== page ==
Much of the costs for the wars in Iraq and Afghanistan have not been funded through regular appropriations bills, but through emergency supplemental appropriations bills. As such, most of these expenses were not included in the budget deficit calculation prior to FY2010. Some budget experts argue that emergency supplemental appropriations bills do not receive the same level of legislative care as regular appropriations bills. In addition, emergency supplemental appropriations are not subject to the same budget enforcement mechanisms imposed on regular appropriations. Funding for the first stages of the Vietnam War was provided by supplemental appropriations, although President Johnson eventually acceded to Congressional demands to fund that war through the regular appropriations process.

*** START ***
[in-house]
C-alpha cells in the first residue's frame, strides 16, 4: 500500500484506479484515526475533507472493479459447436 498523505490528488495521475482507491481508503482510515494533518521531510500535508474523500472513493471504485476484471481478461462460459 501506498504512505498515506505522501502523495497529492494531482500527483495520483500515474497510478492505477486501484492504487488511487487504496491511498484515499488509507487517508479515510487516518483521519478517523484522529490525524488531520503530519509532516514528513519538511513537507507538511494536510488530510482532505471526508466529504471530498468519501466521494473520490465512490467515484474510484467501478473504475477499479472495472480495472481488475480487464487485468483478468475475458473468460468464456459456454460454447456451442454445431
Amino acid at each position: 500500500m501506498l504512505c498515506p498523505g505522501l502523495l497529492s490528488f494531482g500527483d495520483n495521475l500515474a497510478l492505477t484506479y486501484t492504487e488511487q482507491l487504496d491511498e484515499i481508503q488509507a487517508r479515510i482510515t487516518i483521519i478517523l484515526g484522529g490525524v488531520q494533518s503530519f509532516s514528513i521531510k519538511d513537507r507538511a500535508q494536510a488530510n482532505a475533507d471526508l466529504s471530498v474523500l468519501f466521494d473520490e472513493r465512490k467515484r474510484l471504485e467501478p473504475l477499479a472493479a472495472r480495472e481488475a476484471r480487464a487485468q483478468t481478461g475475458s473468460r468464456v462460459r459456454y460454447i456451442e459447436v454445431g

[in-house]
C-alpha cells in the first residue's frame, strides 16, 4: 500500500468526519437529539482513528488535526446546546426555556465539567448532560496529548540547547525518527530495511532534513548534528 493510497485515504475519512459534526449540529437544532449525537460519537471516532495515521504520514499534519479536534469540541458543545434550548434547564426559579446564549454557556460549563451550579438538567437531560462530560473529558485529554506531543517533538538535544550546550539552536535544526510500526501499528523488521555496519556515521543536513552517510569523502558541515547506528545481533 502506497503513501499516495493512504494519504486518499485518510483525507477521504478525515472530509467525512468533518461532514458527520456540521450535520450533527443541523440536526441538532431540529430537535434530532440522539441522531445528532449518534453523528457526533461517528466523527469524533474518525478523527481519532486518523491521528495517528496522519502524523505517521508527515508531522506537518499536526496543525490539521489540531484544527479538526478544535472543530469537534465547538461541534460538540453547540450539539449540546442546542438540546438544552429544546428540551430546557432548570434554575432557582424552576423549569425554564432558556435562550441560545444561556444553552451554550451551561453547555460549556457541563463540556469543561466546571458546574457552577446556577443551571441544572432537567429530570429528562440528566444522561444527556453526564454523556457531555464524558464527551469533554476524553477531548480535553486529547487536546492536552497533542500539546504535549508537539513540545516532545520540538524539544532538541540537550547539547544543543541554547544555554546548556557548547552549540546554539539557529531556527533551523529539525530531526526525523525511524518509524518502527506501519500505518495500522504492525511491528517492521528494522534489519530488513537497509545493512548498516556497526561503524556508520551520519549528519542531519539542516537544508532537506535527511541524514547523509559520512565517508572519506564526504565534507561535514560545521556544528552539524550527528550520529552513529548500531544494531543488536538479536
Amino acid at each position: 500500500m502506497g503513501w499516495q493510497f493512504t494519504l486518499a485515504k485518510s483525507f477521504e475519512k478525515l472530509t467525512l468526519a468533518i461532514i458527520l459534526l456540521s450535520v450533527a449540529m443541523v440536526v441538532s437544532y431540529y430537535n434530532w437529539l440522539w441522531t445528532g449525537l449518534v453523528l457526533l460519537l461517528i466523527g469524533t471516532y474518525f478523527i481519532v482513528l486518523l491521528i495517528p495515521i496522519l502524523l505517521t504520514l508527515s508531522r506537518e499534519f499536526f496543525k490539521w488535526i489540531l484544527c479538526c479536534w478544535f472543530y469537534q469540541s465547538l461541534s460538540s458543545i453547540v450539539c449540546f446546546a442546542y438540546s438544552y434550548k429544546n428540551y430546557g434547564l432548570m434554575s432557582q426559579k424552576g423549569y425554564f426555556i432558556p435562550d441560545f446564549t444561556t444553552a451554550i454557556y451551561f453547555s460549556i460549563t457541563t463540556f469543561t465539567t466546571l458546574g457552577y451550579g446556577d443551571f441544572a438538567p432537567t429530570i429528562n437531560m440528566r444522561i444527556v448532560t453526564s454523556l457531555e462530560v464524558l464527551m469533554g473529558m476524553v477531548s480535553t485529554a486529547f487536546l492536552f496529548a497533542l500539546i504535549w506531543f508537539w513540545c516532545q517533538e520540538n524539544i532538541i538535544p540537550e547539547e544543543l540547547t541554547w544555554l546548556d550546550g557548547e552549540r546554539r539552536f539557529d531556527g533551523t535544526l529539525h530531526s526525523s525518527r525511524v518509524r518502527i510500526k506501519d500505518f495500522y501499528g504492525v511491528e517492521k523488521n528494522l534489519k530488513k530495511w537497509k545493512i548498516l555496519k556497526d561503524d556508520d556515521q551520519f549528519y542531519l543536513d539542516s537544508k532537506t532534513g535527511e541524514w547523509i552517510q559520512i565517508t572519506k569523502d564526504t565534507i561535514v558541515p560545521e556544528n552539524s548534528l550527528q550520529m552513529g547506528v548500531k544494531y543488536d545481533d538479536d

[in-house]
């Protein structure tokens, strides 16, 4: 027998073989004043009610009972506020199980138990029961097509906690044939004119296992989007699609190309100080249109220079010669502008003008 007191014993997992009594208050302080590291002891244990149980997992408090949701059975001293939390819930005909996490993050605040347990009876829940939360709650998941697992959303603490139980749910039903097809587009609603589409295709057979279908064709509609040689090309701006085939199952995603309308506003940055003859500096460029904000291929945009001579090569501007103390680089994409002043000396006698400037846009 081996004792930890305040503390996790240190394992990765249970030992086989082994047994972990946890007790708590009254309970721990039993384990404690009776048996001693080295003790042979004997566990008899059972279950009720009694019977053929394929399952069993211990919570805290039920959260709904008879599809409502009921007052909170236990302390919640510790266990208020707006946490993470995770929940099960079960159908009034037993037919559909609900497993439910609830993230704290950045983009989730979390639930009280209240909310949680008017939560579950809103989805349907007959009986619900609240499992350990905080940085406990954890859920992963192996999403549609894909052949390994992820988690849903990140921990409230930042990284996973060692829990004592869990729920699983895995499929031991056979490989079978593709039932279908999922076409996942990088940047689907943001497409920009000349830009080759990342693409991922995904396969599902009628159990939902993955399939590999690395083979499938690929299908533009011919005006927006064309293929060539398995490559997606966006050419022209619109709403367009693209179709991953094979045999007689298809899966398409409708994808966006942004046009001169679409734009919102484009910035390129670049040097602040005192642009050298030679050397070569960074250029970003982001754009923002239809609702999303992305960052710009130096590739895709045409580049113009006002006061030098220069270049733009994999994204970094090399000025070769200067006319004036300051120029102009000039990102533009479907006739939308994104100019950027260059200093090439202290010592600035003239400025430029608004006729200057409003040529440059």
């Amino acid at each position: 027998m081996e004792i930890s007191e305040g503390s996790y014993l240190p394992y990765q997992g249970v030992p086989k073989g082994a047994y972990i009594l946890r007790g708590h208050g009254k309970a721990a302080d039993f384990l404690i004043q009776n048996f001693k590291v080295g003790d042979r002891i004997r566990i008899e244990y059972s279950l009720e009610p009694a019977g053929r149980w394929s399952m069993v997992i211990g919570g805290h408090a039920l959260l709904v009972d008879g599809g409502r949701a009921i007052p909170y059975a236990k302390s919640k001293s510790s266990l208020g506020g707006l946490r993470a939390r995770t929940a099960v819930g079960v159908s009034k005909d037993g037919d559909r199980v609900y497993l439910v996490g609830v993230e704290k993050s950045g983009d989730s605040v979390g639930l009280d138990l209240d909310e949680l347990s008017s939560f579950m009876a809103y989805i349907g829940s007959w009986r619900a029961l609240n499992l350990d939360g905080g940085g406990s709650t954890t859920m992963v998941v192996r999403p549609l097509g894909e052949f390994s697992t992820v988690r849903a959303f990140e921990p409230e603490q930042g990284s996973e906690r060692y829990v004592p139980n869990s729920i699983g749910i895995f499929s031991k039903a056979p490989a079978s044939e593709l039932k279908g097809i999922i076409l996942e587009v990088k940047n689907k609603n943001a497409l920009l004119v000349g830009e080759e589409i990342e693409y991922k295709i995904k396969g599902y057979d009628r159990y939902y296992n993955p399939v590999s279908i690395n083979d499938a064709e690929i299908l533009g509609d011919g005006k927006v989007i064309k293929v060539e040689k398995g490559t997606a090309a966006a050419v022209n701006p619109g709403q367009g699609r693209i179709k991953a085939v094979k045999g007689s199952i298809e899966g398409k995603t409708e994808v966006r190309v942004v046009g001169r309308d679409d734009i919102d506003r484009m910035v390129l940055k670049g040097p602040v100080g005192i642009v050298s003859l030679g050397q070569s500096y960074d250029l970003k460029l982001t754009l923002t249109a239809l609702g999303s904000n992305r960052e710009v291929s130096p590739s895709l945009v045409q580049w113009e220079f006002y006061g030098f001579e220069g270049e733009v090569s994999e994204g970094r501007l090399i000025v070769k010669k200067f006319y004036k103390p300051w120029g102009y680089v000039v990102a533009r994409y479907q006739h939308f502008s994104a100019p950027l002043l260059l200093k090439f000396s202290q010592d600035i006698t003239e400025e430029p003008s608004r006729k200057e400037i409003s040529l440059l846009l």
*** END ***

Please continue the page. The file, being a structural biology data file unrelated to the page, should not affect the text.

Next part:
The Congressional Budget Office (CBO) estimates that the President's FY2009 budget proposals would provide $188 billion in budget authority for FY2008.
 CBO estimates that appropriations for operations in Afghanistan and Iraq since 2001 through February 2008 total $752 billion. That would be approximately 4% of federal spending over the period.

Budget authority is legal authority to obligate the federal government. For many war-related activities there may be a long lag between the time when budget authority is granted and when payments (outlays) are made by the U.S. Treasury. In particular, spending on reconstruction activities in Iraq and Afghanistan has lagged behind available budget authority. In other cases, the military uses contracts that are payable upon completion, which can create long lags between appropriations and outlays.

In principle, the Department of Defense (DoD) separates war funding from base funding. In most cases, however, funds for operations in Iraq and Afghanistan use the same accounts as other DoD accounts. This raises challenges to attempts to achieve a precise separation of expenditures on operations in Iraq and Afghanistan from the base defense operations.